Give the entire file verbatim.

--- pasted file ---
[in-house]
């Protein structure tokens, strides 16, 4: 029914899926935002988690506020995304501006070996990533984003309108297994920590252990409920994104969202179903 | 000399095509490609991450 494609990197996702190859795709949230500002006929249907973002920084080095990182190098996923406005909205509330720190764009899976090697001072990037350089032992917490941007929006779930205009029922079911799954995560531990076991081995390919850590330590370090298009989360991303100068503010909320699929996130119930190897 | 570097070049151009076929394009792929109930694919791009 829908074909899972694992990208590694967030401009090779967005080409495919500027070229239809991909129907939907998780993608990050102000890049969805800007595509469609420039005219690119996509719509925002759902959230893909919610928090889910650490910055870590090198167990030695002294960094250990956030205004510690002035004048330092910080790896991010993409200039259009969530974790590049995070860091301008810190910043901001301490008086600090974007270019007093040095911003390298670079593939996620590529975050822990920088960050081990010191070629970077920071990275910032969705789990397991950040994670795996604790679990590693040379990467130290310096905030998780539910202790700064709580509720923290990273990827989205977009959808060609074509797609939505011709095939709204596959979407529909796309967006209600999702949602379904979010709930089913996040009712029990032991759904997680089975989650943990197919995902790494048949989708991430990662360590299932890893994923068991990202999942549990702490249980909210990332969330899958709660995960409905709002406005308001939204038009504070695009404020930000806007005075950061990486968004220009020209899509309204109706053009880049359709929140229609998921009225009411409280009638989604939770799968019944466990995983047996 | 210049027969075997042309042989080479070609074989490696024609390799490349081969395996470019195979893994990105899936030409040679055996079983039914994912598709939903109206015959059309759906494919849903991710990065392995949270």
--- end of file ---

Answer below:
[in-house]
């Protein structure tokens, strides 16, 4: 029914899926935002988690506020995304501006070996990533984003309108297994920590252990409920994104969202179903 | 000399095509490609991450 494609990197996702190859795709949230500002006929249907973002920084080095990182190098996923406005909205509330720190764009899976090697001072990037350089032992917490941007929006779930205009029922079911799954995560531990076991081995390919850590330590370090298009989360991303100068503010909320699929996130119930190897 | 570097070049151009076929394009792929109930694919791009 829908074909899972694992990208590694967030401009090779967005080409495919500027070229239809991909129907939907998780993608990050102000890049969805800007595509469609420039005219690119996509719509925002759902959230893909919610928090889910650490910055870590090198167990030695002294960094250990956030205004510690002035004048330092910080790896991010993409200039259009969530974790590049995070860091301008810190910043901001301490008086600090974007270019007093040095911003390298670079593939996620590529975050822990920088960050081990010191070629970077920071990275910032969705789990397991950040994670795996604790679990590693040379990467130290310096905030998780539910202790700064709580509720923290990273990827989205977009959808060609074509797609939505011709095939709204596959979407529909796309967006209600999702949602379904979010709930089913996040009712029990032991759904997680089975989650943990197919995902790494048949989708991430990662360590299932890893994923068991990202999942549990702490249980909210990332969330899958709660995960409905709002406005308001939204038009504070695009404020930000806007005075950061990486968004220009020209899509309204109706053009880049359709929140229609998921009225009411409280009638989604939770799968019944466990995983047996 | 210049027969075997042309042989080479070609074989490696024609390799490349081969395996470019195979893994990105899936030409040679055996079983039914994912598709939903109206015959059309759906494919849903991710990065392995949270």